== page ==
In previous articles, we’ve discussed the reasons why IT often doesn’t pay attention managing groups in Active Directory (AD), as well as how security threats can arise from not doing so. In this article, we are going to review the steps required to manage groups in AD effectively and efficiently.
Before we start, let’s establish the foundational reasons why you want to manage groups, and then we’ll get into some best practices. The #1 reason to manage groups in Active Directory is…
Groups Grant Permissions
That’s it. This is the only reason you’ll need. Because groups are a very common tool for connecting user accounts to critical data, applications, and systems (and because you aren’t actually managing them today), it’s imperative that you establish some best practices for truly managing groups.
Upon examining the data available on Imanami’s free Health Meter service, we can observe some extremely interesting facts about the current state of AD groups:
- 70% of AD groups have no owner.
- 50% of groups have no description.
- Over 2,000 groups have zero members.
Based on these statistics, it’s clear that AD groups would benefit greatly from proper management.
What does “proper management” of AD groups look like? It’s more than just an occasional check of the Members tab of the group. Effective group management derives from a clearly defined process.
To address this, let’s start with what we’re trying to accomplish with group management. In essence, we want to ensure that the right people have the correct permissions. Achieving this objective requires a two-step process:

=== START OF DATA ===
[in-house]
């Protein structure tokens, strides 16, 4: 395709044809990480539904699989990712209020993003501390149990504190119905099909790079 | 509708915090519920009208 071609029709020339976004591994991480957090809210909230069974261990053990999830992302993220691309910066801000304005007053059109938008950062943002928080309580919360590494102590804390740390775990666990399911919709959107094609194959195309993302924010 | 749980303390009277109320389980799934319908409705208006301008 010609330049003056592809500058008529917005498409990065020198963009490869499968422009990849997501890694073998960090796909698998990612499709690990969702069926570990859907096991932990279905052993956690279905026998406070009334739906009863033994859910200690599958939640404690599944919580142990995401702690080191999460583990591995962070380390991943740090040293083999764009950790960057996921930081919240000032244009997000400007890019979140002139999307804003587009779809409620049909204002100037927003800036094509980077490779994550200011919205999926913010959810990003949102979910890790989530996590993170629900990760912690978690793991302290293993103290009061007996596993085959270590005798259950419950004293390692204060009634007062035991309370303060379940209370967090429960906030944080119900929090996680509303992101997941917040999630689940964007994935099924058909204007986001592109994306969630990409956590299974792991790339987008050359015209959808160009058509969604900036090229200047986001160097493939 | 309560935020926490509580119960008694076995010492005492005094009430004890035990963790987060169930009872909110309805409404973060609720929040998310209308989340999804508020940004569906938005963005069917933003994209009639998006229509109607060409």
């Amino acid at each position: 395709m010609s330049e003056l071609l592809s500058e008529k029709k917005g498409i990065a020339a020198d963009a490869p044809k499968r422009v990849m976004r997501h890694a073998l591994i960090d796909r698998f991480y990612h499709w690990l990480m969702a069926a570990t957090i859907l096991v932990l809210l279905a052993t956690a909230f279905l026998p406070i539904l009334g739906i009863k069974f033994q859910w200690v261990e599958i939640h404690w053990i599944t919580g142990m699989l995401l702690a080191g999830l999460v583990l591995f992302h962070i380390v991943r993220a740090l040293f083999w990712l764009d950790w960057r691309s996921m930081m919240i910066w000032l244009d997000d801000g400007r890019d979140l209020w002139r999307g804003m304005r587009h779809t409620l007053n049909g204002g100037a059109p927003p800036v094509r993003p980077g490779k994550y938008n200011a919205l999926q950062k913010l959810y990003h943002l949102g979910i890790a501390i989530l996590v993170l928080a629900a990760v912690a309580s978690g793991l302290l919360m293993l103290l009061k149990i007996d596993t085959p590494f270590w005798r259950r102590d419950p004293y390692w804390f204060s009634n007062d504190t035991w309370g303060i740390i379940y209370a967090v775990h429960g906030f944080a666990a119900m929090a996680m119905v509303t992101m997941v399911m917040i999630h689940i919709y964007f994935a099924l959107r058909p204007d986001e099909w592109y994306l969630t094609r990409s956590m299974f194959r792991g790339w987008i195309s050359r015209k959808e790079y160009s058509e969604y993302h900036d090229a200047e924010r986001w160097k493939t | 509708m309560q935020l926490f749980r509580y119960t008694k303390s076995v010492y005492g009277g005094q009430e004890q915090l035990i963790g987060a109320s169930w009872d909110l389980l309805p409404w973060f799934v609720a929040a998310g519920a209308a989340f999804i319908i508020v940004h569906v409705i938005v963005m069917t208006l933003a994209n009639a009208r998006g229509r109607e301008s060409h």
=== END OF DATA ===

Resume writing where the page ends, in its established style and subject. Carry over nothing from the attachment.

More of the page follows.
- Validate Permissions: Someone needs to periodically certify that the permissions assigned to a group are still correct. This requires an owner of the data and/or application in question to perform this task. (Note: A group may be given permissions to several systems, each with a separate owner.)
- Validate Membership: Someone needs to certify that the user accounts in the group are current. This would probably fall on either a department head or the same person who is the owner of the data/application.
When you think about this process from a macro perspective, there is also a third validation that should be included. The process needs to address the question of whether the group itself should even exist or not. Therefore, the third step is as follows:
- Validate the Group: Someone needs to attest to the continued need for a given group in the first place. Given that 2,000+ groups were found to have no members at all, there is an obvious need for some cleanup.
Lastly, it’s important to note that this process isn’t a one-time thing. It needs to be an ongoing process, performed at establish intervals. Depending on the size of your company (which usually dictates the number of groups), this process may need to be executed on a monthly or quarterly basis. Yearly would be the absolute minimum.
The important thing to take away from this discussion is to do it in the first place. Get the process started. Assign accountability to groups, to memberships, to permissions — and then ask the appropriate people to do a review of their respective parts of the group. Your organization will be much more secure for it.
To read more on this topic, check out the Imanami whitepaper, Managing AD Groups: Simple IT Headache or Security Hazard?
Jonathan BlackwellView Profile
Since 2012, Jonathan Blackwell, an engineer and innovator, has provided engineering leadership that has put GroupID at the forefront of group and user management for Active Directory and Azure AD environments. His experience in development, marketing, and sales allows Jonathan to fully understand the Identity market and how buyers think.